Interview: We talk Rakastan's Rumble with Hearthstone's Creative Director Ben Thompson
- 18 December, 2018 09:48
With the arrival of Hearthstone’s latest expansion set, Rakastan’s Rumble, we sat down for a quick chat with the game’s creative director Ben Thompson.
With the departure of former-Hearthstone game director Ben Brode earlier this year and your promotion to creative direction, are you taking over that leadership role within the Hearthstone dev team
“Not so much taking over, to be honest. Ben Brode was the game director on the game at the time of his departure. I’m the creative director, which is actually a new role for Hearthstone that did not exist before. It’s not so much taking over as moving into a new role myself. There’s only two creative directors at the company - three previously. Chris Metzen was the original one. Then, Alex Afrasiabi for World of Warcraft and I’ll be Hearthstone.”
“They’re very different depending on the individual who occupies the role. It’s a what-the-team needs kind of role. In Hearthstone’s case, I oversee art still - though I have a gentlemen who’s moving more into a senior art role as a result of my moving into this one.”
“But I still oversee art as a whole and have now added to that design, user interface, audio and a number of other creative sciences as we look at cinematics and a lot of the external things that we work with at the company. It’s a very creative role but it’s one that multi-disciplined and splintered across a bunch of different groups.”
Your background is on the art side. How does that inform your involvement in the other areas of development?
“Well, I’ve always been a little bit weird in my role. Even when in art, I was very involved with Derek Sakamoto and Eric Dodds back in the day when they were initially designing the game on the user interface side. I have a lot of experience and time with user interface and that side of things so I always had a lot of opinions about that and worked with a lot of the gentlemen involved at the time on that.”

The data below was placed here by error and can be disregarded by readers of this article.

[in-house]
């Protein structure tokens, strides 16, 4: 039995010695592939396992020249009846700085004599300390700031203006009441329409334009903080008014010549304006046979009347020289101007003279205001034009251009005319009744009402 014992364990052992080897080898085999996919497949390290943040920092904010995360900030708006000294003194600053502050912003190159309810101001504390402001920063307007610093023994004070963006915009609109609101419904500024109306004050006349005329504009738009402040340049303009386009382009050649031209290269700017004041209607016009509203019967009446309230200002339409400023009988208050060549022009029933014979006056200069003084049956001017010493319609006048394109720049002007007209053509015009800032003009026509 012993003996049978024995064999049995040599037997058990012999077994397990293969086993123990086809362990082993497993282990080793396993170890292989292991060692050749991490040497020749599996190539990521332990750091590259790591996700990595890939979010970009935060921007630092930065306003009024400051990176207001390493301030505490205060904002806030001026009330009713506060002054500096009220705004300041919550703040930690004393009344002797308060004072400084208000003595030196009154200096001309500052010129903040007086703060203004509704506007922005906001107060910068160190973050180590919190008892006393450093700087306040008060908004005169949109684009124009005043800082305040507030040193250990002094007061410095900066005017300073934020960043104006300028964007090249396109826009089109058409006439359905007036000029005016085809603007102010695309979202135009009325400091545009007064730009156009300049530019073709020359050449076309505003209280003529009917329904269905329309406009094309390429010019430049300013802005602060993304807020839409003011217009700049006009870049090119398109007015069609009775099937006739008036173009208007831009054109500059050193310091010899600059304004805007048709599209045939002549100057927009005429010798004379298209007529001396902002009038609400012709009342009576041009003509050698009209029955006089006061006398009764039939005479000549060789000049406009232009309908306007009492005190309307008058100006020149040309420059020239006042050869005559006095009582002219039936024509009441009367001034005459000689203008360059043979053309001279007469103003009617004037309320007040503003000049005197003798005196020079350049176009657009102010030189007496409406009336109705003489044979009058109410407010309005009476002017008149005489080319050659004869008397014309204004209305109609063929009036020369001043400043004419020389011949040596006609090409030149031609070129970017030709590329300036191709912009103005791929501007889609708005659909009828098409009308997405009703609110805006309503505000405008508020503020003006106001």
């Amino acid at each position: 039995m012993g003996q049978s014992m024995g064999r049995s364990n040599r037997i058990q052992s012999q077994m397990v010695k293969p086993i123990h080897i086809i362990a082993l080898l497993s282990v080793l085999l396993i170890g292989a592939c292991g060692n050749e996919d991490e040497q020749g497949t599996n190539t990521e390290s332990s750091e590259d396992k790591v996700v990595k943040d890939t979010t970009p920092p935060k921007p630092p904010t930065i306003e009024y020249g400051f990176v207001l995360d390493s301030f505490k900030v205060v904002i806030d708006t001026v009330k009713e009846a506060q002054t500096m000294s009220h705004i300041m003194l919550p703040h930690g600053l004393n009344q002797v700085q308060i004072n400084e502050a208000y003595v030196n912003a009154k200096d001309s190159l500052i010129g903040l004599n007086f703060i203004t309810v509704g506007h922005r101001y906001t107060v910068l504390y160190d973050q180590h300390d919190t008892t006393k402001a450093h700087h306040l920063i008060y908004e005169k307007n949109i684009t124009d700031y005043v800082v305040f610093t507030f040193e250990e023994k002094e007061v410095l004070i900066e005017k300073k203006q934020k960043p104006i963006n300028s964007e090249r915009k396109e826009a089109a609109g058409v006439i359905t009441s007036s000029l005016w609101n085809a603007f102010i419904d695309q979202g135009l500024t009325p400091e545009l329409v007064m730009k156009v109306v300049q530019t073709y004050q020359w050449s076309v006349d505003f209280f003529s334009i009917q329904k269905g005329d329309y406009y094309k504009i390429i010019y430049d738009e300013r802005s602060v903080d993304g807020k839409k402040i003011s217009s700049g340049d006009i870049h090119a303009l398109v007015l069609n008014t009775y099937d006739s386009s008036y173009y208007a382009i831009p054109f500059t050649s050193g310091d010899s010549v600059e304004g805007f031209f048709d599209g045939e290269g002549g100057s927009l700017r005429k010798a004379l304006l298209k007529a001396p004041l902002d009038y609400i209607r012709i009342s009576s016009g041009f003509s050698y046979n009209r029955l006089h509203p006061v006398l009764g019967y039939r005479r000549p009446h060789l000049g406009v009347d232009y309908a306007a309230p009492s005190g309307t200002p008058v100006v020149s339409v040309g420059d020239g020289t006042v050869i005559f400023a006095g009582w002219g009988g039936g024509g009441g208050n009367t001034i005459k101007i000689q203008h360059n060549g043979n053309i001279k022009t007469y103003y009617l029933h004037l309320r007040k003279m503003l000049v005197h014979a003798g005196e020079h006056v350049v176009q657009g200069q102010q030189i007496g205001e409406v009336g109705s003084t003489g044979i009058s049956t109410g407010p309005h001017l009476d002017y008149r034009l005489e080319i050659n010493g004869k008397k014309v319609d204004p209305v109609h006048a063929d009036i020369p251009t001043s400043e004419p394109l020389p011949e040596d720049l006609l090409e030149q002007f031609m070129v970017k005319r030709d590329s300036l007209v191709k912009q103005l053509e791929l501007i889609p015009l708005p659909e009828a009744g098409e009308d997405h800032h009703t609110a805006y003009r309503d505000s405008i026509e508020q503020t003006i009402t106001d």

“Eric Dodds did a wonderful job when we originally formed the team of instilling a sense that all developers on Hearthstone are designers first. And that meant that everyone was really integrally involved in playing the game and how things worked and were very much a part of the decision making and, more importantly, the solutions to the challenges we faced early on and continue to [face].”
“So a lot of time in design with that, though far less than user interface and art. Then when it comes to audio and cinematics, I approach it from a vibe and consistency field. What feels right for the game? What feels consistent with not just what we’ve done previously but where we want to go? Maintaining an overarching vision so that it all feels part of one and the same. That’s really the best way to describe the whole thing: keeping a sense of consistency and vision to the whole as the pieces come together.”
Is there anything you couldn’t do before that you can now shepherd or push for in this more senior role?